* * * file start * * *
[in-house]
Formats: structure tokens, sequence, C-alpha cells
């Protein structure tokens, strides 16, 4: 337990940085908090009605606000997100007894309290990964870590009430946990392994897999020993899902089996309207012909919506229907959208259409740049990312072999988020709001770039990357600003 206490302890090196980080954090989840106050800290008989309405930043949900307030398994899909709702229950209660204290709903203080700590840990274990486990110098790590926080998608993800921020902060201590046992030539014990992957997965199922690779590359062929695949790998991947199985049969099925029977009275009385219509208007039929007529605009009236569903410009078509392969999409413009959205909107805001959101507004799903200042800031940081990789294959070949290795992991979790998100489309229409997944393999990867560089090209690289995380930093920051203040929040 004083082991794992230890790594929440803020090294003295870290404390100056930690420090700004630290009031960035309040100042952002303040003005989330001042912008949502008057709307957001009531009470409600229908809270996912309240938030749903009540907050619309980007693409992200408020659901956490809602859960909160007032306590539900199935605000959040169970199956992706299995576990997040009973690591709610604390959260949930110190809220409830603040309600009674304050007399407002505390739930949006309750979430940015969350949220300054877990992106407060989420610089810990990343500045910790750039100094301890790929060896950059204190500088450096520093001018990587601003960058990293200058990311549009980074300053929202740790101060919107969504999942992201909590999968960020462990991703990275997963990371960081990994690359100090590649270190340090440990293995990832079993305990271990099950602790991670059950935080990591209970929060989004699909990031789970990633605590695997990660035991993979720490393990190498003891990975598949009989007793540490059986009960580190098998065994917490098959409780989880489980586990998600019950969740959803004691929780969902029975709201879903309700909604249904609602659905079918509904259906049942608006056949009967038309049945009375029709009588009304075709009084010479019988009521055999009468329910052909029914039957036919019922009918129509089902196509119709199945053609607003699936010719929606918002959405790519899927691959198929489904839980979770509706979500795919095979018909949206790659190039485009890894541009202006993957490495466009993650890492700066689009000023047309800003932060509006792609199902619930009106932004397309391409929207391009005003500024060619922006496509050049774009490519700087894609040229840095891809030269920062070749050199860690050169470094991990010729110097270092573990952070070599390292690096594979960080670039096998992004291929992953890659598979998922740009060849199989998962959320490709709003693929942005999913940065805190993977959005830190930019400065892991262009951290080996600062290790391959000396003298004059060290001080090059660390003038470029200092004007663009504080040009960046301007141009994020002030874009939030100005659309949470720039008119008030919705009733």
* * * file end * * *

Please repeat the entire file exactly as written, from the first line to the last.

[in-house]
Formats: structure tokens, sequence, C-alpha cells
């Protein structure tokens, strides 16, 4: 337990940085908090009605606000997100007894309290990964870590009430946990392994897999020993899902089996309207012909919506229907959208259409740049990312072999988020709001770039990357600003 206490302890090196980080954090989840106050800290008989309405930043949900307030398994899909709702229950209660204290709903203080700590840990274990486990110098790590926080998608993800921020902060201590046992030539014990992957997965199922690779590359062929695949790998991947199985049969099925029977009275009385219509208007039929007529605009009236569903410009078509392969999409413009959205909107805001959101507004799903200042800031940081990789294959070949290795992991979790998100489309229409997944393999990867560089090209690289995380930093920051203040929040 004083082991794992230890790594929440803020090294003295870290404390100056930690420090700004630290009031960035309040100042952002303040003005989330001042912008949502008057709307957001009531009470409600229908809270996912309240938030749903009540907050619309980007693409992200408020659901956490809602859960909160007032306590539900199935605000959040169970199956992706299995576990997040009973690591709610604390959260949930110190809220409830603040309600009674304050007399407002505390739930949006309750979430940015969350949220300054877990992106407060989420610089810990990343500045910790750039100094301890790929060896950059204190500088450096520093001018990587601003960058990293200058990311549009980074300053929202740790101060919107969504999942992201909590999968960020462990991703990275997963990371960081990994690359100090590649270190340090440990293995990832079993305990271990099950602790991670059950935080990591209970929060989004699909990031789970990633605590695997990660035991993979720490393990190498003891990975598949009989007793540490059986009960580190098998065994917490098959409780989880489980586990998600019950969740959803004691929780969902029975709201879903309700909604249904609602659905079918509904259906049942608006056949009967038309049945009375029709009588009304075709009084010479019988009521055999009468329910052909029914039957036919019922009918129509089902196509119709199945053609607003699936010719929606918002959405790519899927691959198929489904839980979770509706979500795919095979018909949206790659190039485009890894541009202006993957490495466009993650890492700066689009000023047309800003932060509006792609199902619930009106932004397309391409929207391009005003500024060619922006496509050049774009490519700087894609040229840095891809030269920062070749050199860690050169470094991990010729110097270092573990952070070599390292690096594979960080670039096998992004291929992953890659598979998922740009060849199989998962959320490709709003693929942005999913940065805190993977959005830190930019400065892991262009951290080996600062290790391959000396003298004059060290001080090059660390003038470029200092004007663009504080040009960046301007141009994020002030874009939030100005659309949470720039008119008030919705009733």